Publication Details

North, R., Tanner, D., Nancarrow, M., Pasic, B., Mavrogenes, J. A. (2021) Resolving sub-micron-scale zonation of trace elements in quartz using TOF-SIMS. American Mineralogist, in press. DOI:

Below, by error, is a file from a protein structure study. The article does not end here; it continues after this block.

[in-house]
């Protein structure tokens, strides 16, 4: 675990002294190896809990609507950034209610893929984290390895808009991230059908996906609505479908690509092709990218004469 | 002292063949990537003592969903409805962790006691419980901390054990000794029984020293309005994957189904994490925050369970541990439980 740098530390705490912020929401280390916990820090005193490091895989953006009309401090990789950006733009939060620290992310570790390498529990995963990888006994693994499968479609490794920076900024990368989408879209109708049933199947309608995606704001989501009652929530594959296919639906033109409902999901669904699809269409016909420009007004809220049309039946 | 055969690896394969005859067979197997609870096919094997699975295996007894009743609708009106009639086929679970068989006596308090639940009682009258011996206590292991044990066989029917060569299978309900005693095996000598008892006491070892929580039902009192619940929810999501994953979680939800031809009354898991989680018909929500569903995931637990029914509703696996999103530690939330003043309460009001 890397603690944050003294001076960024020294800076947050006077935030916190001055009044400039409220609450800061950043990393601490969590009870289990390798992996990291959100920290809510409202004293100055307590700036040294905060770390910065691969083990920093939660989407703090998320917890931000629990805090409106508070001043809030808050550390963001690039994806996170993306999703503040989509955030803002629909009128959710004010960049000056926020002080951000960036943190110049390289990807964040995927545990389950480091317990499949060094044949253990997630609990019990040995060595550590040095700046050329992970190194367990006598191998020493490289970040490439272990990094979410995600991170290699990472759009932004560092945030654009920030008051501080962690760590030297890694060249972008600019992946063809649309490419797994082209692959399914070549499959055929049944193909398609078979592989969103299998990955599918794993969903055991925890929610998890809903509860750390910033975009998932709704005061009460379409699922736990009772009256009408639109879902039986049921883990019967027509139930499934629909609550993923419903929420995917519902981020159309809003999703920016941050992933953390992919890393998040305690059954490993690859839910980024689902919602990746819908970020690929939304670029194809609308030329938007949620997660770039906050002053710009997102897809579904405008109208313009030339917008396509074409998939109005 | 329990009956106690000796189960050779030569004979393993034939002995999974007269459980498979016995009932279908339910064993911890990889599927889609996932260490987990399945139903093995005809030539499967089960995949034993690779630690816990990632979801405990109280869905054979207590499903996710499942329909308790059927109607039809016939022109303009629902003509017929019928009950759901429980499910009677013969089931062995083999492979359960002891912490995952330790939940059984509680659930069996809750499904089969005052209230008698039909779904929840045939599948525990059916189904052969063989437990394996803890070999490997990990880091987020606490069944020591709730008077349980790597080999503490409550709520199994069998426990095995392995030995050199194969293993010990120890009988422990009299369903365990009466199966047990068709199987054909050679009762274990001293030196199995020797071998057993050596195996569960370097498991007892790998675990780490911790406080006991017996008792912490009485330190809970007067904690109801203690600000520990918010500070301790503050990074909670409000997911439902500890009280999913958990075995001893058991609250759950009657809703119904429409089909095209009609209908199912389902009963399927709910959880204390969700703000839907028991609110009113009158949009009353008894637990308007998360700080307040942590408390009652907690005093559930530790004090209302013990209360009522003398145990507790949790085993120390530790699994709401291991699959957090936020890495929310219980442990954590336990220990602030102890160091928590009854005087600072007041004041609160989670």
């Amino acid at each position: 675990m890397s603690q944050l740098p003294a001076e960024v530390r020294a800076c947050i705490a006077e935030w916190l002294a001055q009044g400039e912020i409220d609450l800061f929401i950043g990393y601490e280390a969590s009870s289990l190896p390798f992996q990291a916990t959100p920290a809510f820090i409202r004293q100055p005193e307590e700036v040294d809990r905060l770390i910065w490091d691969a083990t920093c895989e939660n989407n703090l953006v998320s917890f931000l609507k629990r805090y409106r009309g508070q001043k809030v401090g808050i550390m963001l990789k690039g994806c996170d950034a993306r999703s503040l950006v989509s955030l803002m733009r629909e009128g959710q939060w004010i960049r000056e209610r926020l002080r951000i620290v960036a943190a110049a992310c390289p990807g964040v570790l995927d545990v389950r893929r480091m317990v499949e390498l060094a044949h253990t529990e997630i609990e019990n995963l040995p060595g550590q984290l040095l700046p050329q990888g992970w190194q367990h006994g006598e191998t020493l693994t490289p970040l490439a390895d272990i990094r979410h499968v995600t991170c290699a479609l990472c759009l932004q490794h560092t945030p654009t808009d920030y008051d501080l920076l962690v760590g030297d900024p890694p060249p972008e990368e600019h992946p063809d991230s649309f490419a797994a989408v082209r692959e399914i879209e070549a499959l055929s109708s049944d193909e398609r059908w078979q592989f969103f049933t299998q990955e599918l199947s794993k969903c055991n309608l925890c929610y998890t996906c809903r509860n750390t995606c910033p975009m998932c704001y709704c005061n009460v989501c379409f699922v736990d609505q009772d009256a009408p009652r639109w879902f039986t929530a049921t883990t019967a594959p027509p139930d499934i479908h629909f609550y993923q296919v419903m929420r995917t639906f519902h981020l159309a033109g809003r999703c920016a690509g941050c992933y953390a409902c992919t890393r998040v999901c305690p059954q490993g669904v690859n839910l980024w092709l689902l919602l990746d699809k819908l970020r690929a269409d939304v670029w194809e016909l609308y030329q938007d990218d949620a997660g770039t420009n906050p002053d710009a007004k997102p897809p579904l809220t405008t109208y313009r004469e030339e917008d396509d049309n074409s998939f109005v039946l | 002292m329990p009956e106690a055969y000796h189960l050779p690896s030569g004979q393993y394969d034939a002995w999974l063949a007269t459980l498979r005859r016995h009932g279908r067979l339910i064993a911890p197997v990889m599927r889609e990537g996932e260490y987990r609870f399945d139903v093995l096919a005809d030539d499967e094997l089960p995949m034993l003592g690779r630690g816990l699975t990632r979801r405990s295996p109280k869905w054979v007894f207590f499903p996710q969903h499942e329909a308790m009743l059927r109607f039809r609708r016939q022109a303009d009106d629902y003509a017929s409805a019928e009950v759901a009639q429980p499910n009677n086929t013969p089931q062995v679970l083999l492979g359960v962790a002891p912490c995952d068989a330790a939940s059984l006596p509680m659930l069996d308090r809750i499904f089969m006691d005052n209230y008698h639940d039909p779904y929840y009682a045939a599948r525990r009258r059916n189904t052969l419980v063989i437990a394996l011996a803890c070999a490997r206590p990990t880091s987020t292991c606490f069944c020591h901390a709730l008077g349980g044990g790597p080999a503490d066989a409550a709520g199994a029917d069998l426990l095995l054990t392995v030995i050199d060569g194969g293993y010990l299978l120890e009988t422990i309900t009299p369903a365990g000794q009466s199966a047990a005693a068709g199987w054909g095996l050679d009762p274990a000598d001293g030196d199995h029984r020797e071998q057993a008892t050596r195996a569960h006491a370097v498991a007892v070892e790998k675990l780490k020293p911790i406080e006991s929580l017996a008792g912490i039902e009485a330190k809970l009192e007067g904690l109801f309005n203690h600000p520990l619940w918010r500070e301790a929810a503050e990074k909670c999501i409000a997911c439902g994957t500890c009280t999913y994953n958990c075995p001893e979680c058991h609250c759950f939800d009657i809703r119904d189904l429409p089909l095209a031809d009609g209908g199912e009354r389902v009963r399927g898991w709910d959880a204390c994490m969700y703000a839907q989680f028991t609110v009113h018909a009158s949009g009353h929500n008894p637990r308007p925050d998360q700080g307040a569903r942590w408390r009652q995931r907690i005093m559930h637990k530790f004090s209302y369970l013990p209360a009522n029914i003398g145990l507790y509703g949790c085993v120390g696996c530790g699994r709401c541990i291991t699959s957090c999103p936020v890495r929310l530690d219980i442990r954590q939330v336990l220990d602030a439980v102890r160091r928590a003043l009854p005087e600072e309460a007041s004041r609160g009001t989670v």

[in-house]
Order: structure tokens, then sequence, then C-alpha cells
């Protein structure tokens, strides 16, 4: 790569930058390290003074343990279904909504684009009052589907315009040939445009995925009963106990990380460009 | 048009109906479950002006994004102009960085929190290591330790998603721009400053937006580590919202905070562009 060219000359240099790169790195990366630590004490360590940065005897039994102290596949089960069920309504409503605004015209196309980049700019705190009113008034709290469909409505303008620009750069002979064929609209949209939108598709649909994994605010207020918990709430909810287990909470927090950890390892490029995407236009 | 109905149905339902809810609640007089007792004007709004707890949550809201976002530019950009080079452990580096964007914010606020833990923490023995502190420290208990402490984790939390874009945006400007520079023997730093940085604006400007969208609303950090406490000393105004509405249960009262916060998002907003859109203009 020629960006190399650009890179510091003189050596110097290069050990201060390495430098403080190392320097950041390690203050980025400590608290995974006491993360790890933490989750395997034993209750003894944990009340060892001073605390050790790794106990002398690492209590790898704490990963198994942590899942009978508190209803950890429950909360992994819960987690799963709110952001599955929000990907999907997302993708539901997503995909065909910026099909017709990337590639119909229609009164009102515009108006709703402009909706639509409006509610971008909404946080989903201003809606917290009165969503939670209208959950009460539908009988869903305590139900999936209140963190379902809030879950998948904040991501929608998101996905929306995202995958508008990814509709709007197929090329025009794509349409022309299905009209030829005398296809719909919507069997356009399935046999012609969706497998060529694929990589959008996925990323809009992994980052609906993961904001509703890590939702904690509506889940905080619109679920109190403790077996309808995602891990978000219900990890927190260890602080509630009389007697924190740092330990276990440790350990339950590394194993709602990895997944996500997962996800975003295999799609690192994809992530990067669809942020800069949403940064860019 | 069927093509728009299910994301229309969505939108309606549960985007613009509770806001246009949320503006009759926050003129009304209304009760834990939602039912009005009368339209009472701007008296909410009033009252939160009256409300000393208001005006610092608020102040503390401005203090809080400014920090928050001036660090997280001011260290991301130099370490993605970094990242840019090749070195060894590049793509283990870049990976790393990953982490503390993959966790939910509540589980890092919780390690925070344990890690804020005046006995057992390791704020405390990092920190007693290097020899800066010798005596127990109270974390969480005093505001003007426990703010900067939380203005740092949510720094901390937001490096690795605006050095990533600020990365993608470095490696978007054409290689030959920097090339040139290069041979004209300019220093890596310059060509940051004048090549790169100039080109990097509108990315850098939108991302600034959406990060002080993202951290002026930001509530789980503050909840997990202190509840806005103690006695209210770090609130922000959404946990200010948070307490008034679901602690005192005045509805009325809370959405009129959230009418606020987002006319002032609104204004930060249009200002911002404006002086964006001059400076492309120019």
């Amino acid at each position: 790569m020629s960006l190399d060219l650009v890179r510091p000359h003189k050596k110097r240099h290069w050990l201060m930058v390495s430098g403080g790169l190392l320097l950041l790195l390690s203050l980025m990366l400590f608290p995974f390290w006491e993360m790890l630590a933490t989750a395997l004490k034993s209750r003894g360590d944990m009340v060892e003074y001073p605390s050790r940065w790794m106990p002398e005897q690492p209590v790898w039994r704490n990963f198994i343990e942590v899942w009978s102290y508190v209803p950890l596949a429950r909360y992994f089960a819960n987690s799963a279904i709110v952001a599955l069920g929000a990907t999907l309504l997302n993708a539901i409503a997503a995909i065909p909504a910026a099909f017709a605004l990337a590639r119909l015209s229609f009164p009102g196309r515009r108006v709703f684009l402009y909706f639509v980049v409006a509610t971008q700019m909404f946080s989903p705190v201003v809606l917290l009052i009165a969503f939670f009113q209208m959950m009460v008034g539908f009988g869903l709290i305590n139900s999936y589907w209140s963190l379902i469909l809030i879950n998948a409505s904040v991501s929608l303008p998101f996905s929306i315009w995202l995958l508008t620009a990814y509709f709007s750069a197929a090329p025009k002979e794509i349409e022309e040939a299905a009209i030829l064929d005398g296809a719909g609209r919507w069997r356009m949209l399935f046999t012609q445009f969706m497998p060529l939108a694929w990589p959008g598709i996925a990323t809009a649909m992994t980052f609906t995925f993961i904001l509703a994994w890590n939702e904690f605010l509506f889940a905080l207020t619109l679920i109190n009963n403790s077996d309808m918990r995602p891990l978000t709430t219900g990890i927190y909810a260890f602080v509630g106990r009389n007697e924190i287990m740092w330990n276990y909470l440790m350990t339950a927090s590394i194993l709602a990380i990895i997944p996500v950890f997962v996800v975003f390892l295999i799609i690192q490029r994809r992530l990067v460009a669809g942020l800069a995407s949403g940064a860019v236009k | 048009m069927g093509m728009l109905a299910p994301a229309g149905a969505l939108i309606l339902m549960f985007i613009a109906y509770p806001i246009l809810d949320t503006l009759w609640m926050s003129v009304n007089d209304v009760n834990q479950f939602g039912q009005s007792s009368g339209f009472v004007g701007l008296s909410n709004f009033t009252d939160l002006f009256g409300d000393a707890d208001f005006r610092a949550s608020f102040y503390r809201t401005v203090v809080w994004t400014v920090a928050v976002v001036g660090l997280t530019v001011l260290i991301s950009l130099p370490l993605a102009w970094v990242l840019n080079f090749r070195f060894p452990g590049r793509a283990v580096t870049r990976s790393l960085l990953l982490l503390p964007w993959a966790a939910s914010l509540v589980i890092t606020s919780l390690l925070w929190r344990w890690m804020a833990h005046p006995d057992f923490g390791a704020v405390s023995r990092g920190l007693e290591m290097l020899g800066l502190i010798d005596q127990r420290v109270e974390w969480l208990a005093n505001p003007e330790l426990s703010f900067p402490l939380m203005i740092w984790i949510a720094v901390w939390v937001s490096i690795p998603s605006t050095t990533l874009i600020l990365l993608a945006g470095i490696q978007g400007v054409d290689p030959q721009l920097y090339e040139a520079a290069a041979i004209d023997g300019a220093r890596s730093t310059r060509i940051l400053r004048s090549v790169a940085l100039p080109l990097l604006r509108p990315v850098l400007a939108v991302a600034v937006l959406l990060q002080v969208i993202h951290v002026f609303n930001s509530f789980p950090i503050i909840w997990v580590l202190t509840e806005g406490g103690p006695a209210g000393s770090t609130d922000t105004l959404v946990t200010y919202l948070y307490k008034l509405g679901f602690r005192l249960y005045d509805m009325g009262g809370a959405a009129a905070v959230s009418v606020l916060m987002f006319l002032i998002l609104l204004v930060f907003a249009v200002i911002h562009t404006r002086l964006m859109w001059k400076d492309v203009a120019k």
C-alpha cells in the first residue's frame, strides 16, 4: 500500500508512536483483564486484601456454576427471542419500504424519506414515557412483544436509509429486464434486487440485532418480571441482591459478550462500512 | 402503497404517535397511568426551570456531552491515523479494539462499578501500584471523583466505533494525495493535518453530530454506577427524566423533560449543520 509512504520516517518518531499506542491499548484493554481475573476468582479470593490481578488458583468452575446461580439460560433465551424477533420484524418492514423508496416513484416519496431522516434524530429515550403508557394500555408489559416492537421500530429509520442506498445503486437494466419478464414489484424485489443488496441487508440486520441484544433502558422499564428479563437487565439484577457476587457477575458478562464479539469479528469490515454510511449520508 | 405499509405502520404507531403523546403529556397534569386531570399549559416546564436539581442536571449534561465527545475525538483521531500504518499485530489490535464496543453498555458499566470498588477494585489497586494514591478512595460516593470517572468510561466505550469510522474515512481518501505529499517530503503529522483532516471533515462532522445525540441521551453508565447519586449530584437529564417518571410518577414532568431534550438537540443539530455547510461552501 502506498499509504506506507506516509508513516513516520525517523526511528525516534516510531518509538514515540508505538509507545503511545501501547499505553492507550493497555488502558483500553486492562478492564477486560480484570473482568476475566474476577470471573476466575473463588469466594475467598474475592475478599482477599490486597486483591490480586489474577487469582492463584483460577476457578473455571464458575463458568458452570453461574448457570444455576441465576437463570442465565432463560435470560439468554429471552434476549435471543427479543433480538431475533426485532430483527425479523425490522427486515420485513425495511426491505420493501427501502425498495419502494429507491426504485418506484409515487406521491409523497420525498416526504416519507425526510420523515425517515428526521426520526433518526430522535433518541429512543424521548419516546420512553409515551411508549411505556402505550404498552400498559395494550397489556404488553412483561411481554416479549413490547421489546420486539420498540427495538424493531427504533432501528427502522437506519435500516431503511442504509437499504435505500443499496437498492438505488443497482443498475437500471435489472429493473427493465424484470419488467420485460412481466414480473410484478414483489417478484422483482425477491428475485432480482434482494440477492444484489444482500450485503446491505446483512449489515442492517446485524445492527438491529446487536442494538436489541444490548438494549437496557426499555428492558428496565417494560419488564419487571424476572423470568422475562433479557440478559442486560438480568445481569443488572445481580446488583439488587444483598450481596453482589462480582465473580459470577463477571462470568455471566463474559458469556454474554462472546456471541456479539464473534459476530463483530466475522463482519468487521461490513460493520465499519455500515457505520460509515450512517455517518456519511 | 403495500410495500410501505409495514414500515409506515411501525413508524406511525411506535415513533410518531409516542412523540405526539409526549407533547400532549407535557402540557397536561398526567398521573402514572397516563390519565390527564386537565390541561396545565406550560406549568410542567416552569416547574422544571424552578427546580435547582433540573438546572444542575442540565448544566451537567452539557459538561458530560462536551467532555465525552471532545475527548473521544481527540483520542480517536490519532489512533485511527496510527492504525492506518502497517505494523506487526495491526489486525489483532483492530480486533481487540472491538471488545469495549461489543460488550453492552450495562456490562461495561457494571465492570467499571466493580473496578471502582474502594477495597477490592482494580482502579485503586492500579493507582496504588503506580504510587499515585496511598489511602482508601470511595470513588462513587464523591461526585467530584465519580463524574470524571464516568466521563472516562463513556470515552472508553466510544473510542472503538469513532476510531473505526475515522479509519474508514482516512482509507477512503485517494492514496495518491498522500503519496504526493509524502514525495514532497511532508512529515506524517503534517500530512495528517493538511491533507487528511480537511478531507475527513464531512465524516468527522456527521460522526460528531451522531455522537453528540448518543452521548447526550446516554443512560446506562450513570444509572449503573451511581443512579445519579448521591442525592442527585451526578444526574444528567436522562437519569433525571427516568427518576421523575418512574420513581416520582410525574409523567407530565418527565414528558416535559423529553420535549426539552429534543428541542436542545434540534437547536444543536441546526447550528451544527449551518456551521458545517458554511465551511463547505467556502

Quartz is abundant in the Earth’s continental crust and persistent throughout the geological record. Trace element signatures in silica minerals can be used to infer processes operating in magmatic and hydrothermal systems. Conventional analyses of trace elements in silica minerals are limited by either spatial or mass resolution (e.g., wavelength-dispersive X-ray spectroscopy, micro X-ray fluorescence, laser ablation inductively coupled mass spectrometry (LA-ICP-MS),and secondary ion mass spectrometry (SIMS). Time-of-flight SIMS (TOF-SIMS) is a relatively new technique for geological applications and provides both high spatial and mass resolution. This minimally-destructive, in situ technique rapidly acquires a full suite of elements down to tens of nanometers depth. No previous study has utilized TOF-SIMS to analyse quartz or silica. Four samples of silica minerals representing distinct environments in a magmatic-hydrothermal system were characterized with optical microscopy and qualitative cathodoluminescence (CL), quantitatively analysed for trace elements with 157 nm LA-ICP-MS, and qualitatively mapped for trace elements using TOF-SIMS. The novel technique produced maps of trace element distribution in silica minerals to a maximum resolution of 65 nm and consistently resolved light elements (including Li) to 195 nm. That makes this study the highest resolution geochemical characterization of silica minerals, and places it among the highest resolution analyses by TOF-SIMS, or any technique, for that matter. TOF-SIMS isotope maps differentiate trace elements hosted in nano- and micro-inclusions from lattice incorporation in quartz and cryptocrystalline silica – an impossibility for lower resolution techniques, allowing insights into cations substituting for Si4+ in the crystal lattice and their role in activating CL in low-temperature epithermal quartz. Further development of this technique could see TOF-SIMS become a routine tool for measuring diffusion profiles in a range of other geological materials. Quantification of TOF-SIMS would revolutionise mineral characterisation, especially given its temporal efficiency and low sampling volume.



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